The Stomach of a Animal
The stomach is the mixing area for our food. It mixes the food with acid and secretions that start the digestive process. The lining of the stomach produces these acids and secretions. Signs of stomach irritation or disease always include nausea and vomiting. Nausea is seen in pets when they drool or smack their lips. Vomiting is always preceded by a violent retching. If this retching does not occur before expulsion of food, then regurgitation should be suspected. Regurgitation is usually associated with problems of the esophagus and not the stomach. The stomach is divided into regions that have importance from a surgical and disease standpoint. The Cardiac region is the part closest to the heart and will be the area of illness from ingestion of caustic substances. This region is where the esophagus enters the stomach. The fundus usually has gas within it and on x-rays this area looks like the animal swallowed a rubber ball. The pylorus is the most commonly diseased region of the stomach, it is here that foreign objects will lodge. The pyloric valve also will have various diseases such as polyps, hyperplasia and ulcers from bile reflux. Surgery to open the pyloric valve is not uncommon in animals with chronic vomiting that cannot be stopped. Newer medications for gastric ulcers are helping to prevent this surgery. The most common cause of stomach disease is dietary indiscretion where the dog or cat eats garbage and subsequently starts vomiting. Withholding food and water can manage many causes of vomiting simply for a period. The omentum is a very thin sheet of tissue that attaches to the stomach. It is Mother Nature’s bandage. It can be used to cover surgical incisions into the intestines and prevent them from leaking. The duodenal papillae are the ports through which the pancreas and gall bladder secrete their juices. These secretions digest our food.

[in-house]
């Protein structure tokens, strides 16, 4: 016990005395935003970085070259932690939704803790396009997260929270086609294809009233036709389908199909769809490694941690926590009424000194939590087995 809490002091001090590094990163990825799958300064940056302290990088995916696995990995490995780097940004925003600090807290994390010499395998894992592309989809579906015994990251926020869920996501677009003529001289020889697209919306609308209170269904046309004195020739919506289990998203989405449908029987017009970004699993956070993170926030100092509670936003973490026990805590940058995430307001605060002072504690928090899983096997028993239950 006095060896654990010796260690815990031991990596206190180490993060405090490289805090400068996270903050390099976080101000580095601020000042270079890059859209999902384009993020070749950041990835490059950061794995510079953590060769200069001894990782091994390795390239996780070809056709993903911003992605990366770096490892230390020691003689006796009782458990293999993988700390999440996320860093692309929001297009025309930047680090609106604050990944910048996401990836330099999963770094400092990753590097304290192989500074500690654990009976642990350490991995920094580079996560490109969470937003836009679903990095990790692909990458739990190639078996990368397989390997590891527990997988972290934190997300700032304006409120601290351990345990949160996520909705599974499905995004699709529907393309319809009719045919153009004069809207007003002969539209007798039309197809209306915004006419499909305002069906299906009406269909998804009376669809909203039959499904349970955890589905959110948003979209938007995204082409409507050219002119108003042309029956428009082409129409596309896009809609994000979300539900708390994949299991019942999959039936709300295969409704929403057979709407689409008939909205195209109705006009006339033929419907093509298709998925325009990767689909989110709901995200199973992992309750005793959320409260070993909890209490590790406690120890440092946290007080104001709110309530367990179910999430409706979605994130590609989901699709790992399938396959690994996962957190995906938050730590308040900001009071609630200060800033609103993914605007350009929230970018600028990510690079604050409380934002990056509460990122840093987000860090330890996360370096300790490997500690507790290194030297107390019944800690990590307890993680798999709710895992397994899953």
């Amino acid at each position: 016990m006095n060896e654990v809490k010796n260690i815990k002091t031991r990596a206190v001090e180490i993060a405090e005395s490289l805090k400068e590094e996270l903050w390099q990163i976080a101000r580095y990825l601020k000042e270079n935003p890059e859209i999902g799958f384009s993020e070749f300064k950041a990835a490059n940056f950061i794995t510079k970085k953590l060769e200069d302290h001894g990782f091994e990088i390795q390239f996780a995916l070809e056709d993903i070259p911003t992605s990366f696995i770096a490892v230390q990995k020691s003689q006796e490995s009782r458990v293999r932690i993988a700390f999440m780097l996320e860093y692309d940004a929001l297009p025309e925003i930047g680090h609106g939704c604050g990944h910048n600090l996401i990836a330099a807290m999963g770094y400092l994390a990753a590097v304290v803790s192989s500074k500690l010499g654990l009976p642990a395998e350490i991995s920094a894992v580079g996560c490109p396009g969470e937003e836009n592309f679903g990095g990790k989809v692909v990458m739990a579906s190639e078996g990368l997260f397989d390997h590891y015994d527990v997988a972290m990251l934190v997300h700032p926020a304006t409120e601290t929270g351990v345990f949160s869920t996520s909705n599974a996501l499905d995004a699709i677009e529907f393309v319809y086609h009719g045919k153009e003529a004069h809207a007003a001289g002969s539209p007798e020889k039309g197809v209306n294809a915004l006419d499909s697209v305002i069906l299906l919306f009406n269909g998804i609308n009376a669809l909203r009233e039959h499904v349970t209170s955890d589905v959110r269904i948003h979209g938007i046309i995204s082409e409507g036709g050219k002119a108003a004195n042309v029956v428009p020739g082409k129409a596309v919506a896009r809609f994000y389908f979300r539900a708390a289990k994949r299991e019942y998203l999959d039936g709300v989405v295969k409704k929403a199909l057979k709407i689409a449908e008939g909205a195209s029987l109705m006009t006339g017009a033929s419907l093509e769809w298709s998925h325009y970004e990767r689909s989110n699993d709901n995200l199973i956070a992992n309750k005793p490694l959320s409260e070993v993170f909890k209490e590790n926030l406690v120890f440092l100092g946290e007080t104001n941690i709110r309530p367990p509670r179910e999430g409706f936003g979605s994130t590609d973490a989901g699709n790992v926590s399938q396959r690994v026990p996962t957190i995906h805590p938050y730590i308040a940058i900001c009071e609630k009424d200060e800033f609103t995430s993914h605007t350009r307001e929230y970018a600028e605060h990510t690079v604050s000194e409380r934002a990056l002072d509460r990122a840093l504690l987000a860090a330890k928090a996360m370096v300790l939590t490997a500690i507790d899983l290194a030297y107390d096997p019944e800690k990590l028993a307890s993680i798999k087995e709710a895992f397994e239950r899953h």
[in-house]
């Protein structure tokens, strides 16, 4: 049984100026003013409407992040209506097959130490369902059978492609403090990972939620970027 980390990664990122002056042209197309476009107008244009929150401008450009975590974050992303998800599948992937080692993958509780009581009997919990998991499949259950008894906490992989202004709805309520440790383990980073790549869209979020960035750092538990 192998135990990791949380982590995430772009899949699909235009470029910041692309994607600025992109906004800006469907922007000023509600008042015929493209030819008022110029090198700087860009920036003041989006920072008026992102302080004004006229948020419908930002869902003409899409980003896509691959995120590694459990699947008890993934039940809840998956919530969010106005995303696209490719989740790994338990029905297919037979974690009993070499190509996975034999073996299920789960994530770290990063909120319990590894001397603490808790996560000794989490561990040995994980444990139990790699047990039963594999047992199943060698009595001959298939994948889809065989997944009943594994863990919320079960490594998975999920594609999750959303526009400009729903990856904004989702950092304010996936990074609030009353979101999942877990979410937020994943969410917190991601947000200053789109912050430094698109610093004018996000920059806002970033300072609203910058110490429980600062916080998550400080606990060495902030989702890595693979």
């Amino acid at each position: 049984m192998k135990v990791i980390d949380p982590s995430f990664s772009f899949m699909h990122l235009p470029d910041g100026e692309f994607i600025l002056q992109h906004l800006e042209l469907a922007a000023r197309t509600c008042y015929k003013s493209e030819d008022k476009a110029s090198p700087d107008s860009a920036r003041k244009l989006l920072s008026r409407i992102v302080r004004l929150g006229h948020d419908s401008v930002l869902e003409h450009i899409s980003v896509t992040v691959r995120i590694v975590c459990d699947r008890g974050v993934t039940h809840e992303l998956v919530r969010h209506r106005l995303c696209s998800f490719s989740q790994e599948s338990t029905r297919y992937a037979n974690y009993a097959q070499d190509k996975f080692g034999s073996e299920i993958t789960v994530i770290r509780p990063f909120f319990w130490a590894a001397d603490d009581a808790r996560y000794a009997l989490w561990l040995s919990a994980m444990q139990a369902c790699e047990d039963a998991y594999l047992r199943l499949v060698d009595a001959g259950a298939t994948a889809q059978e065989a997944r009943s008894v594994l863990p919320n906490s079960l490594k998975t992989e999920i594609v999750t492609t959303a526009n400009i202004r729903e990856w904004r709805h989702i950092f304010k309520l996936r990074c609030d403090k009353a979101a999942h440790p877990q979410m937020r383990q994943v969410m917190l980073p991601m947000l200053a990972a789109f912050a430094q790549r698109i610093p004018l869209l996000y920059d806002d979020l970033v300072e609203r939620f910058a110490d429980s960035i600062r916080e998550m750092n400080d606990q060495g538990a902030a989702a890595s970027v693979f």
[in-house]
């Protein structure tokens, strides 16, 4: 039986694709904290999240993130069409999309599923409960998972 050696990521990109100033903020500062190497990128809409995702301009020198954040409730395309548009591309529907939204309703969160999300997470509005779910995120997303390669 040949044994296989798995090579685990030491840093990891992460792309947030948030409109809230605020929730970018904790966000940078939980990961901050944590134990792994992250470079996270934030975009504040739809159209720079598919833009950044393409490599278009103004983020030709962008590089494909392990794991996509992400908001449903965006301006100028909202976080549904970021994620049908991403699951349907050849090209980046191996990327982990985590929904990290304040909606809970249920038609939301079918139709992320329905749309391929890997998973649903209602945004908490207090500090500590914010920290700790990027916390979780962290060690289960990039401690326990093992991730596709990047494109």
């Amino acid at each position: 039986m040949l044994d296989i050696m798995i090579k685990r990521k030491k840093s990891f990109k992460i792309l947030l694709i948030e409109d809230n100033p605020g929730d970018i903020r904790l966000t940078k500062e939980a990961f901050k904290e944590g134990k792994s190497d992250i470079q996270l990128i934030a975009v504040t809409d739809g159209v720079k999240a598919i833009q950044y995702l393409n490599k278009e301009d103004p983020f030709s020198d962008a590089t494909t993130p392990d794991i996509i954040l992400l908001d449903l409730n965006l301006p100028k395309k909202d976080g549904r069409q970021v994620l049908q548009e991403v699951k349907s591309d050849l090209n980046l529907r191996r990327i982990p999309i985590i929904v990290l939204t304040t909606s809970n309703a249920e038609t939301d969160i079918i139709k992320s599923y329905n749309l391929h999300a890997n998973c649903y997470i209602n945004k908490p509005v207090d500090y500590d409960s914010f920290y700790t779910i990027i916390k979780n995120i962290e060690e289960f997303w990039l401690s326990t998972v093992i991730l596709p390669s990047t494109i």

Name the parts of the stomach. Give the difference between vomiting and regurgitation.
What is the most common cause of vomiting?
What is the common therapy for this illness?
What are the duodenal papillae for?
Where is there gas in the stomach on x-rays?